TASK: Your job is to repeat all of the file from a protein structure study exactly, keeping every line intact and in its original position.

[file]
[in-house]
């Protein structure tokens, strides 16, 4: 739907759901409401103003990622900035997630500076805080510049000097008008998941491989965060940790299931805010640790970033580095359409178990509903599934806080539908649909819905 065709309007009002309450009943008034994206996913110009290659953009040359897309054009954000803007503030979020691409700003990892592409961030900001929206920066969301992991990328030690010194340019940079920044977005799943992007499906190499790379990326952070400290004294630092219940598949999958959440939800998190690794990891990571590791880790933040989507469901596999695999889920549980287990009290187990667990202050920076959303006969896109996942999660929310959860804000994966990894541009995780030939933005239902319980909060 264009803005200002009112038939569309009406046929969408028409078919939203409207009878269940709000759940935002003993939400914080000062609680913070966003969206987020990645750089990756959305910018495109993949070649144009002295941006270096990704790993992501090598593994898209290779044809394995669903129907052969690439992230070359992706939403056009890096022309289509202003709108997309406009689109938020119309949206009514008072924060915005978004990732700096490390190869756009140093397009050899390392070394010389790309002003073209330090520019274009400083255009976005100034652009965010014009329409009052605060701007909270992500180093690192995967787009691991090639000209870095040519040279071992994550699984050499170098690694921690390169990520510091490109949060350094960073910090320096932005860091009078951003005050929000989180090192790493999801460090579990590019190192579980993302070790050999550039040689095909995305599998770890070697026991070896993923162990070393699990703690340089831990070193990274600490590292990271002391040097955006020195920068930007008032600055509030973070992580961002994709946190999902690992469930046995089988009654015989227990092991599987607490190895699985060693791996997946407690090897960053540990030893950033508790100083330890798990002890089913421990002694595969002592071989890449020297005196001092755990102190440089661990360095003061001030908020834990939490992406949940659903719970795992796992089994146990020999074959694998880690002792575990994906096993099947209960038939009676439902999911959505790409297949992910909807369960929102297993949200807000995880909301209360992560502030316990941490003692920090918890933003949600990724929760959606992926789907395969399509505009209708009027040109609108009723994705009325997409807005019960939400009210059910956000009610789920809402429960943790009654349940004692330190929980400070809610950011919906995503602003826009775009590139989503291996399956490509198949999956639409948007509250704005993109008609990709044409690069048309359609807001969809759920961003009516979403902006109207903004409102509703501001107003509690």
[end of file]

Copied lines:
[in-house]
């Protein structure tokens, strides 16, 4: 739907759901409401103003990622900035997630500076805080510049000097008008998941491989965060940790299931805010640790970033580095359409178990509903599934806080539908649909819905 065709309007009002309450009943008034994206996913110009290659953009040359897309054009954000803007503030979020691409700003990892592409961030900001929206920066969301992991990328030690010194340019940079920044977005799943992007499906190499790379990326952070400290004294630092219940598949999958959440939800998190690794990891990571590791880790933040989507469901596999695999889920549980287990009290187990667990202050920076959303006969896109996942999660929310959860804000994966990894541009995780030939933005239902319980909060 264009803005200002009112038939569309009406046929969408028409078919939203409207009878269940709000759940935002003993939400914080000062609680913070966003969206987020990645750089990756959305910018495109993949070649144009002295941006270096990704790993992501090598593994898209290779044809394995669903129907052969690439992230070359992706939403056009890096022309289509202003709108997309406009689109938020119309949206009514008072924060915005978004990732700096490390190869756009140093397009050899390392070394010389790309002003073209330090520019274009400083255009976005100034652009965010014009329409009052605060701007909270992500180093690192995967787009691991090639000209870095040519040279071992994550699984050499170098690694921690390169990520510091490109949060350094960073910090320096932005860091009078951003005050929000989180090192790493999801460090579990590019190192579980993302070790050999550039040689095909995305599998770890070697026991070896993923162990070393699990703690340089831990070193990274600490590292990271002391040097955006020195920068930007008032600055509030973070992580961002994709946190999902690992469930046995089988009654015989227990092991599987607490190895699985060693791996997946407690090897960053540990030893950033508790100083330890798990002890089913421990002694595969002592071989890449020297005196001092755990102190440089661990360095003061001030908020834990939490992406949940659903719970795992796992089994146990020999074959694998880690002792575990994906096993099947209960038939009676439902999911959505790409297949992910909807369960929102297993949200807000995880909301209360992560502030316990941490003692920090918890933003949600990724929760959606992926789907395969399509505009209708009027040109609108009723994705009325997409807005019960939400009210059910956000009610789920809402429960943790009654349940004692330190929980400070809610950011919906995503602003826009775009590139989503291996399956490509198949999956639409948007509250704005993109008609990709044409690069048309359609807001969809759920961003009516979403902006109207903004409102509703501001107003509690």